This is not your grandmother’s pressure cooker. Modern day versions are safe, easy to lock tight and are far quieter than units of yore. I can’t imagine my kitchen without one. The convenience plus time and energy savings associated with making things ranging from roasts to perfect risotto and even desserts is incredible. On top of that, everything inevitably turns out tastier and more nutritious than it would otherwise.
For the uninitiated, pressure cooking is a method of cooking in a sealed vessel that does not permit air or liquids to escape below a certain pressure. Pressure is created by boiling a liquid, such as water or broth, inside the closed pressure cooker causing the trapped steam to increase the internal pressure and temperature. This causes wet steam (or “saturated steam”) to be forced through the food and results in faster cooking times compared to conventional cooking methods. Once pressure is reached, the heat source can be dialed down significantly to maintain proper pressure for cooking. Pressure is slowly released through an external venting mechanism so that the vessel can be safely opened. A pot roast can be ready in 45-minutes, potatoes are cooked through in 10, broccoli and other vegetables barely take 5-minutes (at pressure) to become tender.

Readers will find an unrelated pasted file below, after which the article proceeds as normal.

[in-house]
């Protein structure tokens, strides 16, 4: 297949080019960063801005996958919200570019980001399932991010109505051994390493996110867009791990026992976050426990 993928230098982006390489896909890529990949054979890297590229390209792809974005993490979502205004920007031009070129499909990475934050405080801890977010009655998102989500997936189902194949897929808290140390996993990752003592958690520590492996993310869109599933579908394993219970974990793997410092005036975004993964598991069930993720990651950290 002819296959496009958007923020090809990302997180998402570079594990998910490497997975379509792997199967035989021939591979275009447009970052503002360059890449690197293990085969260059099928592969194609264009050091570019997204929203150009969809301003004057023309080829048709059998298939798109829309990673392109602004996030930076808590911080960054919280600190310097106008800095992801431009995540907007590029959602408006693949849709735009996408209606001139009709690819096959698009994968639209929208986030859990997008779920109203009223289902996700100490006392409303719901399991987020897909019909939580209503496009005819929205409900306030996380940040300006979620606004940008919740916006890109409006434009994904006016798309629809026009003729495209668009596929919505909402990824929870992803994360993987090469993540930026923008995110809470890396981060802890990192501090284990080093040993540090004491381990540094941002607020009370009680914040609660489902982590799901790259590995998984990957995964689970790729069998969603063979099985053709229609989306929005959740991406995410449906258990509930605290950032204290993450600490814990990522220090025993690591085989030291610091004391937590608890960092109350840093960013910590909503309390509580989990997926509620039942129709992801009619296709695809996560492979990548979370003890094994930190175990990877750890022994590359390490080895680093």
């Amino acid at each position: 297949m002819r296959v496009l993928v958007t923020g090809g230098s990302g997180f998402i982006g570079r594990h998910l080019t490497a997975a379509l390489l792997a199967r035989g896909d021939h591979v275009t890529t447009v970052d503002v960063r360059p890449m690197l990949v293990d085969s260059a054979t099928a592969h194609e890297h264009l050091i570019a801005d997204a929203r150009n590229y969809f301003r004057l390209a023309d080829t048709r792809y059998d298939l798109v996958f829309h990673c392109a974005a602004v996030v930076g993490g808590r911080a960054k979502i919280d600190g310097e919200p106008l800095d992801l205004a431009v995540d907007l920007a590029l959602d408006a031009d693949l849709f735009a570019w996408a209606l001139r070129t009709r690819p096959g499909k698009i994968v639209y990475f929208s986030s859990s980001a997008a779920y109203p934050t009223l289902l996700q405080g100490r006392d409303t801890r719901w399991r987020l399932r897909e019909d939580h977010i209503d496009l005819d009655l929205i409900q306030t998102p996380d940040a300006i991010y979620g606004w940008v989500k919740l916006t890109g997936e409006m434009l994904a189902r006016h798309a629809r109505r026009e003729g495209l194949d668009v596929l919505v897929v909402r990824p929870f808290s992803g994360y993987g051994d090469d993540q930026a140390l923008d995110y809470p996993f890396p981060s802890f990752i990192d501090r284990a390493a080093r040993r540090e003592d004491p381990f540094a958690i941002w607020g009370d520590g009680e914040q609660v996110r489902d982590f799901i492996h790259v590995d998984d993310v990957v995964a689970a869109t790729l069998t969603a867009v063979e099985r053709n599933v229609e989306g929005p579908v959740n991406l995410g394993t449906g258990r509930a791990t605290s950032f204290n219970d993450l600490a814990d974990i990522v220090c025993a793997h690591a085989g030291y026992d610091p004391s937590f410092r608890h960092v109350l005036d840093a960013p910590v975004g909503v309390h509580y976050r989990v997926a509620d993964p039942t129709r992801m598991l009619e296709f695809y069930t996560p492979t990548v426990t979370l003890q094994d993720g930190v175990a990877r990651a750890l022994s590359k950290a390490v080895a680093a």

I’ve owned several brands and sizes over the years, but my favorite by far is the 6 qt. stockpot model made by Kuhn-Rikon of Switzerland. This unit, while not cheap, is extremely well-built, whisper silent and has multiple safely mechanisms built-in. Unlike the classic stream-release versions with the loud jiggly knob on top, this design retains most of the moisture, thus minimizing the amount of liquid required to get up and stay pressurized.
There are many less expensive, good quality pressure cooker alternatives out there that will serve you well, but I believe my Kuhn Rikon cooker will last for years of frequent use and look good doing it.